MAQUOKETA — Undecided Republican caucus-goer Mel Welter appreciates Rick Perry’s “Washington outsider” brand and wants the Texas governor to bring Lone Star State solutions for job growth and balanced budgets to the White House.

The farmer and seed business owner from Cascade also is pleased with Perry’s plan to turn Congress into a part-time body and slash lawmaker salaries, staff and benefits, in his bid for the 2012 Republican presidential nomination.

But one part of Perry’s political career is “a little bit” troubling, Welter, 62, said on Tuesday from his seat in the packed audience of a midday meet-and-greet with the candidate at the Decker Hotel .

Perry has been double-dipping.

He is receiving a Texas pension of more than $92,000 per year, in addition to his almost $133,000 annual salary as governor. Perry, 61, qualified for the retirement benefits this year after serving five years in the U.S. Air Force, six in the Texas Legislature, eight as the state agriculture commissioner and one as lieutenant governor. He is serving his third term as governor.

“You ought to wait until you do actually fully retire, before collecting anything,” Welter said. “I guess I’d have to lean that way.”

Last week, the Federal Elections Commission released financial disclosure statements filed by Perry as a requirement for seeking the GOP nomination. The documents show he officially retired in January to begin collecting the pension benefits.

In a statement released to the media, Perry’s Campaign Communications Director Ray Sullivan pointed out that the governor’s more than 31 years of combined public and military service qualifies him for the pension.

He added that Perry continues to pay 6.5 percent of his salary into the state retirement system.

Perry took no questions from reporters during his 50-minute appearance and was not pressed on the issue during a question-and-answer session with the audience. About 120 Iowans and members of the press packed into the hotel lobby, where Perry spoke before a crackling fireplace. The standing-room-only crowd packed the edges of the room and wound up a staircase to the second floor.

“He has his right to his retirement,” said Tom Marcus, 63, a Realtor and farmer of Maquoketa, who has not yet decided who he will support at the Jan. 3 caucus. “The thing that I sometimes object to are local and state government employees retiring early, taking their pension, and then getting hired back at the same job. That does happen, and I think it’s wrong.”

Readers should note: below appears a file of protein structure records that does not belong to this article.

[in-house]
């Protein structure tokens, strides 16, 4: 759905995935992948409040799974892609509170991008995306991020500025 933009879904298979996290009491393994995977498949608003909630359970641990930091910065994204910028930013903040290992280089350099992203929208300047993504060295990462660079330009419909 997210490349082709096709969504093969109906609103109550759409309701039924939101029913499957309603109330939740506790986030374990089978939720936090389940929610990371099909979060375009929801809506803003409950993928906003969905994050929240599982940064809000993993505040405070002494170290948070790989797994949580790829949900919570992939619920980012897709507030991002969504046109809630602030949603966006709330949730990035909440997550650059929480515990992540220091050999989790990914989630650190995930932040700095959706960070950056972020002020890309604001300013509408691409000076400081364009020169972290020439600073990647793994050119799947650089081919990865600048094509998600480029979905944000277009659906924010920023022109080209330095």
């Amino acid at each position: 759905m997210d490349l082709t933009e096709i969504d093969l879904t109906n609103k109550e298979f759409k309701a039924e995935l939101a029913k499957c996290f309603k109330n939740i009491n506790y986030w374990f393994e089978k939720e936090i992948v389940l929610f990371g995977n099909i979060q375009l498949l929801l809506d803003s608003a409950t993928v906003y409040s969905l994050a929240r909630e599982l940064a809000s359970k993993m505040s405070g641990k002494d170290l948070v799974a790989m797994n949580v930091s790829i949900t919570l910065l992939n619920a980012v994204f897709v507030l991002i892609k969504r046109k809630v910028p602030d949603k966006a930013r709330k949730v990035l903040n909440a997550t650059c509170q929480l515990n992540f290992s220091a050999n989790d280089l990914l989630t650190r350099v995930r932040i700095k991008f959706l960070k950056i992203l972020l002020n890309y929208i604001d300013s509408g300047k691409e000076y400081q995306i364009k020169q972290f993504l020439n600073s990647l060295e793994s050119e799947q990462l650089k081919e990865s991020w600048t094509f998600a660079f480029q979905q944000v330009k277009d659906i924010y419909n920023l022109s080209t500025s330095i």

Iowa Gov. Terry Branstad, a Republican, collects a $130,000 salary as governor and a state pension worth more than $50,000 per year for his prior 26-year tenure as governor, lieutenant governor and state lawmaker.

Marcus asked Perry to explain how his flat tax plan, which offers taxpayers the option of filing under the current code or paying a 20-percent flat tax on their income, would benefit small businesses.

“It gives the confidence to the entrepreneur that they’re not going to be overtaxed,” Perry said.

Perry is on a 44-stop, 14-day bus tour of Iowa that is designed to boost him into the top tier of candidates for the Iowa caucuses.

Louisiana Gov. Bobby Jindal joined Perry on the trail Tuesday. Jindal saved Perry during a grilling on the ins and outs of his own tax plan by Oma Sagers, 82, of Maquoketa.

“The personal deduction and standard exemption that we get now, that would be gone?” Sagers asked.

“In the flat tax, yes ma’am, that would be gone, but it would still be over there if you wanted to stay in the old system,” Perry said.

Jindal then jumped in to clarify that the standard $5,800 deduction for individuals actually increases to $12,500 under Perry’s flat tax plan.

“Thank you for correcting me on that, governor,” Perry said. “Not that I ever make a mistake …. It’s always good to have Bobby (Jindal) here to correct me.”

The audience chuckled.

He spent much of his visit railing against Congress and emphasizing how he would cut their terms from full time to part time, and reign in the power of lobbyists.

 “It’s time for us to have a president who’s an outsider,” Perry said, in a final pitch for caucus votes.

Perry also visited DeWitt, Clinton and Davenport on Tuesday.

Hannah Hess covers politics and government for, which is owned by the Franklin Center for Government and Public Integrity.